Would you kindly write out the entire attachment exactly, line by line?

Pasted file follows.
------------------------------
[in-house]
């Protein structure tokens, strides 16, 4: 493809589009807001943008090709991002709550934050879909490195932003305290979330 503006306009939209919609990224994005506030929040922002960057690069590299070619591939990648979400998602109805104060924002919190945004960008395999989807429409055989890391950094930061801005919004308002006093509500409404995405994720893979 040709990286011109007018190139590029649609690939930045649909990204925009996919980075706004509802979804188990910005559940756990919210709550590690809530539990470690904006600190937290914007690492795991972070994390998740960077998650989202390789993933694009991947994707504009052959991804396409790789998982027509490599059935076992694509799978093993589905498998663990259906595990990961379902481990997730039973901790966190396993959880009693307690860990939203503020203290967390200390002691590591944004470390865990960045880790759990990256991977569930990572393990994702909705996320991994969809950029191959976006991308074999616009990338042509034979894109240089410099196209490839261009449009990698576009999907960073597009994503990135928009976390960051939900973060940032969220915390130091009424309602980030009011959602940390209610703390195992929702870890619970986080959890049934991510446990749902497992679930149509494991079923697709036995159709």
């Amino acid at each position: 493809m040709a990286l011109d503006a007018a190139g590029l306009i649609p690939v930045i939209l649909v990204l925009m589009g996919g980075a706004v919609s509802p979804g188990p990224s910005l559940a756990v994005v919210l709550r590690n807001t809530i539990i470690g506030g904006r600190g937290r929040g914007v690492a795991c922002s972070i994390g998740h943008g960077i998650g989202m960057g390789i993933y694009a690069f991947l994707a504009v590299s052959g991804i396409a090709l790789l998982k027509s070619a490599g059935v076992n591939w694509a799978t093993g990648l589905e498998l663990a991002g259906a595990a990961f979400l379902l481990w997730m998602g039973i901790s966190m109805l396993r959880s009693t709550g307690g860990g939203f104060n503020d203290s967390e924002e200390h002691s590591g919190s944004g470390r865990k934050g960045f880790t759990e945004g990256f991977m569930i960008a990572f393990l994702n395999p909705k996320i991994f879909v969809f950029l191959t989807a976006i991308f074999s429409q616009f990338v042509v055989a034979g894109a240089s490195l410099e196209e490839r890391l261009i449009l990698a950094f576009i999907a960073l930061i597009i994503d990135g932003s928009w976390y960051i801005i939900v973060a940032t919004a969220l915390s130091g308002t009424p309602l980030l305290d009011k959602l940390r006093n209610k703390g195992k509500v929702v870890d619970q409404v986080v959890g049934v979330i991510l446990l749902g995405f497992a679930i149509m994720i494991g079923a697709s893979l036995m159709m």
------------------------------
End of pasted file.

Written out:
[in-house]
């Protein structure tokens, strides 16, 4: 493809589009807001943008090709991002709550934050879909490195932003305290979330 503006306009939209919609990224994005506030929040922002960057690069590299070619591939990648979400998602109805104060924002919190945004960008395999989807429409055989890391950094930061801005919004308002006093509500409404995405994720893979 040709990286011109007018190139590029649609690939930045649909990204925009996919980075706004509802979804188990910005559940756990919210709550590690809530539990470690904006600190937290914007690492795991972070994390998740960077998650989202390789993933694009991947994707504009052959991804396409790789998982027509490599059935076992694509799978093993589905498998663990259906595990990961379902481990997730039973901790966190396993959880009693307690860990939203503020203290967390200390002691590591944004470390865990960045880790759990990256991977569930990572393990994702909705996320991994969809950029191959976006991308074999616009990338042509034979894109240089410099196209490839261009449009990698576009999907960073597009994503990135928009976390960051939900973060940032969220915390130091009424309602980030009011959602940390209610703390195992929702870890619970986080959890049934991510446990749902497992679930149509494991079923697709036995159709």
């Amino acid at each position: 493809m040709a990286l011109d503006a007018a190139g590029l306009i649609p690939v930045i939209l649909v990204l925009m589009g996919g980075a706004v919609s509802p979804g188990p990224s910005l559940a756990v994005v919210l709550r590690n807001t809530i539990i470690g506030g904006r600190g937290r929040g914007v690492a795991c922002s972070i994390g998740h943008g960077i998650g989202m960057g390789i993933y694009a690069f991947l994707a504009v590299s052959g991804i396409a090709l790789l998982k027509s070619a490599g059935v076992n591939w694509a799978t093993g990648l589905e498998l663990a991002g259906a595990a990961f979400l379902l481990w997730m998602g039973i901790s966190m109805l396993r959880s009693t709550g307690g860990g939203f104060n503020d203290s967390e924002e200390h002691s590591g919190s944004g470390r865990k934050g960045f880790t759990e945004g990256f991977m569930i960008a990572f393990l994702n395999p909705k996320i991994f879909v969809f950029l191959t989807a976006i991308f074999s429409q616009f990338v042509v055989a034979g894109a240089s490195l410099e196209e490839r890391l261009i449009l990698a950094f576009i999907a960073l930061i597009i994503d990135g932003s928009w976390y960051i801005i939900v973060a940032t919004a969220l915390s130091g308002t009424p309602l980030l305290d009011k959602l940390r006093n209610k703390g195992k509500v929702v870890d619970q409404v986080v959890g049934v979330i991510l446990l749902g995405f497992a679930i149509m994720i494991g079923a697709s893979l036995m159709m």